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March 8, 2012 in applicant advice, Resources | Tags: add a life event, applying for jobs, best friend, brag about your past accomplishments, clean up your past, comments, critical of your Facebook history, drop down menu, drunken replies, edit or remove, expanded work history, Facebook, Facebook: Timeline, hide from Timeline, implications, job interview, life events, likes, oes on your resume, outstanding award, party pics, pencil, pictures, post life events, posts, posts out of context, prestigious scholarship, talk about in a job interview, technology, time consuming, Timeline, virtual resume, work history | Leave a comment
If you haven’t upgraded to the Facebook Timeline, you should. Especially if you are looking at applying for jobs. Not only does Timeline give you the chance to clean up your past sins (read: party pics, drunken replies and posts out of context), but it also now gives you the chance to post life events.
First, let’s address the past sins. Be critical of your Facebook history. Spend a few hours looking over the past posts, particularly from very early Facebook. Do they even make sense? Does the picture imply something you didn’t mean for it to? Did you not even know your ex-best friend tagged you in that post? Now instead of deleting these items click the pen (or pencil depending on your interpretation), which takes you to edit or remove.
Which will then bring up an option for you to hide from Timeline, taking it of your wall.
Or if you would rather it just be gone forever, click delete post. Do this for all of your pictures, posts, comments and likes (particularly pages you liked and past groups you belonged to). Yes, it is time-consuming, but it is worth it.
Once you’d taken care of your past sins, it’s now time to brag about your past accomplishments. Think of this second part like your expanded work history. If it goes on your resume, add a life event for it. So add a life event for the prestigious scholarship you received, the outstanding award you won and anything else you would talk about in a job interview. If you have photos to go with these events, upload them.
To do this, click on life events, which will bring up an expanded drop down menu. You’ll see that Facebook has kindly put the categories together for you.
You can and should make your Facebook page into something you aren’t embarrassed about.
September 22, 2011 in Uncategorized | Tags: adding things since birth, adjusting your online history, age 13 consent, archive your life, archived by years, control over your timeline, Facebook F8, Facebook revealed, Facebook: Timeline, Gizmodo article, hours fine tuning your Facebook life, important events, o longer a time before Facebook, share your life from birth, USA Today | 4 comments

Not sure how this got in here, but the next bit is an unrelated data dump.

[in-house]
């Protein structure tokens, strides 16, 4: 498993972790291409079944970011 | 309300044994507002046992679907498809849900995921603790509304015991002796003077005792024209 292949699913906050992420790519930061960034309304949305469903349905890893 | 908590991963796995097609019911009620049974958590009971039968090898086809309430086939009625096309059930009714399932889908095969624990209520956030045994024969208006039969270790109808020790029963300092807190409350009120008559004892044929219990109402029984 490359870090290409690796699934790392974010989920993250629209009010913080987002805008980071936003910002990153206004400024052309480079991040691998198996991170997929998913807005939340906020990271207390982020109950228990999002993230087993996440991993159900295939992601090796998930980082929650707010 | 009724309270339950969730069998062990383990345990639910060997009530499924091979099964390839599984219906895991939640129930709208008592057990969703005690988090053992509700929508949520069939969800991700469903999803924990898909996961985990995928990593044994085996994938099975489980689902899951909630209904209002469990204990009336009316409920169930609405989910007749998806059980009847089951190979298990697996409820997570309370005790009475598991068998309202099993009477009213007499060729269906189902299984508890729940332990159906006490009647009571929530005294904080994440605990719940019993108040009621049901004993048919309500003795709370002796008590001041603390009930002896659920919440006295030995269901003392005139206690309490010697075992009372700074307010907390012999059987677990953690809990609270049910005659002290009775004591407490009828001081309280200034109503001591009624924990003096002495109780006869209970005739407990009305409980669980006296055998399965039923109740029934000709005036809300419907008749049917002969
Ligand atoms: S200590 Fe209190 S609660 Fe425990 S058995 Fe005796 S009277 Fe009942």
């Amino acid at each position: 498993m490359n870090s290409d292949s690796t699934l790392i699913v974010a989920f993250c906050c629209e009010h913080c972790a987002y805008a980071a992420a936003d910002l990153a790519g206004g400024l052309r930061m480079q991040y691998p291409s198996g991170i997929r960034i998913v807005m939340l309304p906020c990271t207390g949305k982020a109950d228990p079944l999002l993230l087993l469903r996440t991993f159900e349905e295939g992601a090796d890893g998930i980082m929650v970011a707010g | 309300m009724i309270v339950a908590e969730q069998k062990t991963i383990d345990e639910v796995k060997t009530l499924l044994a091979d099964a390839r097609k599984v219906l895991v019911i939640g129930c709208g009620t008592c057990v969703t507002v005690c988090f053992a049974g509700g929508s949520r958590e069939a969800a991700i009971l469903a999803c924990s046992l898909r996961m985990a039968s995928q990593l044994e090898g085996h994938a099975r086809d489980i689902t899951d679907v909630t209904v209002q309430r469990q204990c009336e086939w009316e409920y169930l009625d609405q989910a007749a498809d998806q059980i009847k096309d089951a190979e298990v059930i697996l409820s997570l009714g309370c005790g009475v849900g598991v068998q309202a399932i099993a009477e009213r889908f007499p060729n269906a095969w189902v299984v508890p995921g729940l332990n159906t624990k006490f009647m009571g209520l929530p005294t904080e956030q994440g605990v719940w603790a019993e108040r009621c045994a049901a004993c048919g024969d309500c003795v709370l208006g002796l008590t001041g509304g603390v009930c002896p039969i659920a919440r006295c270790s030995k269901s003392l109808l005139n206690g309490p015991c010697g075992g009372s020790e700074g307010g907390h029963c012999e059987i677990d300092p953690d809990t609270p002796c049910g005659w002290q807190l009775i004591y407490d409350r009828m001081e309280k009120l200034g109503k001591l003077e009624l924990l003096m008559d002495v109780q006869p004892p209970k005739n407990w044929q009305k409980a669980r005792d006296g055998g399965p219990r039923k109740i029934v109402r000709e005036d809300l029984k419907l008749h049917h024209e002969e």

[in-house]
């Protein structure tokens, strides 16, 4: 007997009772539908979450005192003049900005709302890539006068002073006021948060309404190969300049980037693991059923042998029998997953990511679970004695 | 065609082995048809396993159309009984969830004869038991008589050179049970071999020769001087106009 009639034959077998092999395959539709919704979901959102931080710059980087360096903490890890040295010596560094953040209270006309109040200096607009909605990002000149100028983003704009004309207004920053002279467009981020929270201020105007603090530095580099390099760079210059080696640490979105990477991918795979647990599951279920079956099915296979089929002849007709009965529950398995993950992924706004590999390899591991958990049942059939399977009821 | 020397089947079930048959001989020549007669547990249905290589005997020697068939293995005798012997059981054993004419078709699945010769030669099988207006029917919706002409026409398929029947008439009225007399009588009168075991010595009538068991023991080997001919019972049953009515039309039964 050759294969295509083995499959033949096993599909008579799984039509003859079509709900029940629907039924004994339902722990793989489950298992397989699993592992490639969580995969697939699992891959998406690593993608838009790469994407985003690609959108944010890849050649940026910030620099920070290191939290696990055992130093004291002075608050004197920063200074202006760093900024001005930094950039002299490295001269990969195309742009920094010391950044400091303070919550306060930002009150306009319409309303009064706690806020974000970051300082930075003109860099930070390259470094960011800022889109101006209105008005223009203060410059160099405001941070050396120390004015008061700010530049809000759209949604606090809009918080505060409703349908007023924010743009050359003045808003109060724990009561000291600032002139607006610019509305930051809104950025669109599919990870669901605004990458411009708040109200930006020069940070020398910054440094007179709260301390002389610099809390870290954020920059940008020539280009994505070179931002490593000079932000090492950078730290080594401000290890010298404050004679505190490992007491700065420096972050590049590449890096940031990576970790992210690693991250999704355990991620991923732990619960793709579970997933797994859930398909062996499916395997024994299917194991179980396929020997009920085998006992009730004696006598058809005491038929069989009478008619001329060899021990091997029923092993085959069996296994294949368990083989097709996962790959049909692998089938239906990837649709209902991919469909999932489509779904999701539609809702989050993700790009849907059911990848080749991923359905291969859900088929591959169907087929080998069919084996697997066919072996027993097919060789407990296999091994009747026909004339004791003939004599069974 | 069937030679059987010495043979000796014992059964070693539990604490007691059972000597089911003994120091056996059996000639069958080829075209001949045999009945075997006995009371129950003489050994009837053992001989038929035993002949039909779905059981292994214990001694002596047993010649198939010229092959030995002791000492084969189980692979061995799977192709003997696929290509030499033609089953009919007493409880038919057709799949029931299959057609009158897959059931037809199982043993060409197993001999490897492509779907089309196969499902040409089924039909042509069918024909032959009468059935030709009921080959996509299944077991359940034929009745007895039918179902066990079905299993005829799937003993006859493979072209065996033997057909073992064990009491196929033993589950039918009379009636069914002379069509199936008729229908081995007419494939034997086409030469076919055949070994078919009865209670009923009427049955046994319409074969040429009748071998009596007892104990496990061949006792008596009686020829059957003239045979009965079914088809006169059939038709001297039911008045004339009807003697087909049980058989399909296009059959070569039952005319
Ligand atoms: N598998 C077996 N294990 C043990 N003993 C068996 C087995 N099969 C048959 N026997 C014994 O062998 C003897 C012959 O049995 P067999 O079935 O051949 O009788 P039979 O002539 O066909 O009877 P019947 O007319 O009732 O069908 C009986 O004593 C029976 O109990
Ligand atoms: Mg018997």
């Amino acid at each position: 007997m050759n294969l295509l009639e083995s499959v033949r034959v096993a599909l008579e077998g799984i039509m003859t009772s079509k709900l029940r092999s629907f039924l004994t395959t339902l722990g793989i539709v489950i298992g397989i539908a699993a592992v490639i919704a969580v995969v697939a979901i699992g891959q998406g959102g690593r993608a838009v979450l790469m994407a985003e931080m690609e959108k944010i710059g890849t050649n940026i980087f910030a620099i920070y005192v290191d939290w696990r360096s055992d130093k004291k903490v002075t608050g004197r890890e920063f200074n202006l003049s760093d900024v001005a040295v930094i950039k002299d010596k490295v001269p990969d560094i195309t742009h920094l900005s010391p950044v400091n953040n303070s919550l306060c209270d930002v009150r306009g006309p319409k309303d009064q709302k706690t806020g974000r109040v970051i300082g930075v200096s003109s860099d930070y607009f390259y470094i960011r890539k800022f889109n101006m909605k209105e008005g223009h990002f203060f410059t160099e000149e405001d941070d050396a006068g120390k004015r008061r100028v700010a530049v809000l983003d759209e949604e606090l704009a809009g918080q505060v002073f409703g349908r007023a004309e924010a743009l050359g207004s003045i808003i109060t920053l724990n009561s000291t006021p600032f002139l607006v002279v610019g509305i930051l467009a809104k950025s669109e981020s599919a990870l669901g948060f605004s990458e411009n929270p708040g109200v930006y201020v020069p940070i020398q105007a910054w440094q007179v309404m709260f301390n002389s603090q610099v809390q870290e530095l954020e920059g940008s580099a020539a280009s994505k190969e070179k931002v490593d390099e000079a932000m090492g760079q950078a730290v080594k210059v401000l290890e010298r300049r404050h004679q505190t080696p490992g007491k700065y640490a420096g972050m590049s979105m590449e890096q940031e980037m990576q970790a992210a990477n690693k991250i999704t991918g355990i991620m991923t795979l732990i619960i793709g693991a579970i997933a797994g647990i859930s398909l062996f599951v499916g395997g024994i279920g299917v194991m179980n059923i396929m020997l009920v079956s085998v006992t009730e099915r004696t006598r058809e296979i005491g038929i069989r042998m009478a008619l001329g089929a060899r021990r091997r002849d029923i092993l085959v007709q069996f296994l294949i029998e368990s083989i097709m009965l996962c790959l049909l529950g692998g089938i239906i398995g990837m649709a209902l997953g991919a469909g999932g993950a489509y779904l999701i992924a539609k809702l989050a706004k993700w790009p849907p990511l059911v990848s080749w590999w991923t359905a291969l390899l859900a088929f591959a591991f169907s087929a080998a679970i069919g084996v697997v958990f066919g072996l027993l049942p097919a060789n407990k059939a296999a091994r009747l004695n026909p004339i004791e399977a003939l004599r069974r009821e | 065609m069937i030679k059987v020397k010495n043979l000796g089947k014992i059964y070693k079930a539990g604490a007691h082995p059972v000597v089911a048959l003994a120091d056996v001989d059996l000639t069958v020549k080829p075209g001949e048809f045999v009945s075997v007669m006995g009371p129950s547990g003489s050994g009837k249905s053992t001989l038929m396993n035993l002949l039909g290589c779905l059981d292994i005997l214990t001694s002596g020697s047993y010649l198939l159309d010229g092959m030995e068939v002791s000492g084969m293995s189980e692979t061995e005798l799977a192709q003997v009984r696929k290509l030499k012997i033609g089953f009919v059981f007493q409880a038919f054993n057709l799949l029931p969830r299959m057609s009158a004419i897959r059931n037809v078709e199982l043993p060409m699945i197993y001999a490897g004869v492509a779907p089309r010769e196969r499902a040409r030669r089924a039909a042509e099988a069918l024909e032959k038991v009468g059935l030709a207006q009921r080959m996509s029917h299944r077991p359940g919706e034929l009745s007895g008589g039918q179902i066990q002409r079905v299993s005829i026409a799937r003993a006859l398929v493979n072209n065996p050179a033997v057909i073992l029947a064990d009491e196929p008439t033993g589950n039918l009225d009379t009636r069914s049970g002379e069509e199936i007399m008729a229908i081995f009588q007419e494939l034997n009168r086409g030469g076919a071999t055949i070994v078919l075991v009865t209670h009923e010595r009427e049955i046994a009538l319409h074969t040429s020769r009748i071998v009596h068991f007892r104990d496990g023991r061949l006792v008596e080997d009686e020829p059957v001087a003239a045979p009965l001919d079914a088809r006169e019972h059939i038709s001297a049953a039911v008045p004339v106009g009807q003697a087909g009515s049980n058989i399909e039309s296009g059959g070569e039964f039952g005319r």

Facebook revealed a new way to archive your life today during Facebook F8. You can read about it here from USA Today.
The basics are that soon you’ll be able to share your life from birth archived by years in what Facebook calls a Timeline. The years will highlight what Facebook deems important events from that year. Which means there is no longer a time before Facebook and the age 13 consent goes out the window, which according to this article in Science Daily, it may already be irrelevant because about 7.5 million users are younger than 13.
Is the next step parents transferring the content about their child’s birth, first steps, etc. to the child’s profile?
While the theory is you will have control over your timeline, if you are really adding things since birth and your friends are adding content items of you since birth, how much control do you really have?
” You can feature items in your Timeline, and add or remove items,” states this Gizmodo article on Facebook F8 announcements. “Control of who sees an item in your timeline is also available. This is an important step to assure that Facebook’s recent subscription feature doesn’t expose a users private photos with total strangers. So expect to start spending hours fine tuning your Facebook life which is exactly what Facebook wants. You spending hours and hours adjusting your online history for your friends.”
I don’t have hours and hours to add more than 20 years of content, nor do I want others adding that content for me. I already approve photos and posts before they’re public. However, my concern isn’t so much about me as it is those who have had Facebook since they were 13.
All of those high school photos, college photos, poor choices, bad taste status updates are archived forever. How will that affect their future?